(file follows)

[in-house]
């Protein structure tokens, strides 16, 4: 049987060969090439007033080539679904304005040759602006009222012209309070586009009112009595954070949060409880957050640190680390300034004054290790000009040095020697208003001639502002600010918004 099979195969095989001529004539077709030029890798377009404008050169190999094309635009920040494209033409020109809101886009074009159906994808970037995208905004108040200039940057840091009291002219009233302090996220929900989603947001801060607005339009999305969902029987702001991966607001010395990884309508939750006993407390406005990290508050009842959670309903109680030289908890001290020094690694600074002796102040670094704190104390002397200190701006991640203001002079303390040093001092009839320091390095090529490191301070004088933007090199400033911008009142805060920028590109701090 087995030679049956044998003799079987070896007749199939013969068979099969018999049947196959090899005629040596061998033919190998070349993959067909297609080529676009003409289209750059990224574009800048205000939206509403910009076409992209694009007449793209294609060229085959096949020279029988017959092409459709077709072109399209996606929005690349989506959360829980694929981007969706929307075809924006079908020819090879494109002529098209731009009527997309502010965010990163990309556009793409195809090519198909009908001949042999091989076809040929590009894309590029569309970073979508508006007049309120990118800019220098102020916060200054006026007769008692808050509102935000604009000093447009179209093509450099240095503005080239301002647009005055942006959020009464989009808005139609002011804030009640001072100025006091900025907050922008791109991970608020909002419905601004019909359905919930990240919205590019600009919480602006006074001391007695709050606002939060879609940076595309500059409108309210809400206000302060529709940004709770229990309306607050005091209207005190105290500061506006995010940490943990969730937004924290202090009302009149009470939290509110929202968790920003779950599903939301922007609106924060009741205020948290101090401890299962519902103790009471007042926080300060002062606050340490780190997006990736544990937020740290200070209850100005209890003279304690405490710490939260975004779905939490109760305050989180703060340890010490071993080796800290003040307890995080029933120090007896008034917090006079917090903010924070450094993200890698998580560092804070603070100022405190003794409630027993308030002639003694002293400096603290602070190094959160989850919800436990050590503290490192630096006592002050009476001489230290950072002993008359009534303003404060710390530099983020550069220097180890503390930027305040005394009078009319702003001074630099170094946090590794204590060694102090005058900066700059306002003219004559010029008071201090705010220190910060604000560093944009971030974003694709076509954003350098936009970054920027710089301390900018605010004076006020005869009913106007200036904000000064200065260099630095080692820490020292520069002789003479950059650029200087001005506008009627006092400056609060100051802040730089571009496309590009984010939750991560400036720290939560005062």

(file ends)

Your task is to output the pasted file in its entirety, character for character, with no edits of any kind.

[in-house]
């Protein structure tokens, strides 16, 4: 049987060969090439007033080539679904304005040759602006009222012209309070586009009112009595954070949060409880957050640190680390300034004054290790000009040095020697208003001639502002600010918004 099979195969095989001529004539077709030029890798377009404008050169190999094309635009920040494209033409020109809101886009074009159906994808970037995208905004108040200039940057840091009291002219009233302090996220929900989603947001801060607005339009999305969902029987702001991966607001010395990884309508939750006993407390406005990290508050009842959670309903109680030289908890001290020094690694600074002796102040670094704190104390002397200190701006991640203001002079303390040093001092009839320091390095090529490191301070004088933007090199400033911008009142805060920028590109701090 087995030679049956044998003799079987070896007749199939013969068979099969018999049947196959090899005629040596061998033919190998070349993959067909297609080529676009003409289209750059990224574009800048205000939206509403910009076409992209694009007449793209294609060229085959096949020279029988017959092409459709077709072109399209996606929005690349989506959360829980694929981007969706929307075809924006079908020819090879494109002529098209731009009527997309502010965010990163990309556009793409195809090519198909009908001949042999091989076809040929590009894309590029569309970073979508508006007049309120990118800019220098102020916060200054006026007769008692808050509102935000604009000093447009179209093509450099240095503005080239301002647009005055942006959020009464989009808005139609002011804030009640001072100025006091900025907050922008791109991970608020909002419905601004019909359905919930990240919205590019600009919480602006006074001391007695709050606002939060879609940076595309500059409108309210809400206000302060529709940004709770229990309306607050005091209207005190105290500061506006995010940490943990969730937004924290202090009302009149009470939290509110929202968790920003779950599903939301922007609106924060009741205020948290101090401890299962519902103790009471007042926080300060002062606050340490780190997006990736544990937020740290200070209850100005209890003279304690405490710490939260975004779905939490109760305050989180703060340890010490071993080796800290003040307890995080029933120090007896008034917090006079917090903010924070450094993200890698998580560092804070603070100022405190003794409630027993308030002639003694002293400096603290602070190094959160989850919800436990050590503290490192630096006592002050009476001489230290950072002993008359009534303003404060710390530099983020550069220097180890503390930027305040005394009078009319702003001074630099170094946090590794204590060694102090005058900066700059306002003219004559010029008071201090705010220190910060604000560093944009971030974003694709076509954003350098936009970054920027710089301390900018605010004076006020005869009913106007200036904000000064200065260099630095080692820490020292520069002789003479950059650029200087001005506008009627006092400056609060100051802040730089571009496309590009984010939750991560400036720290939560005062």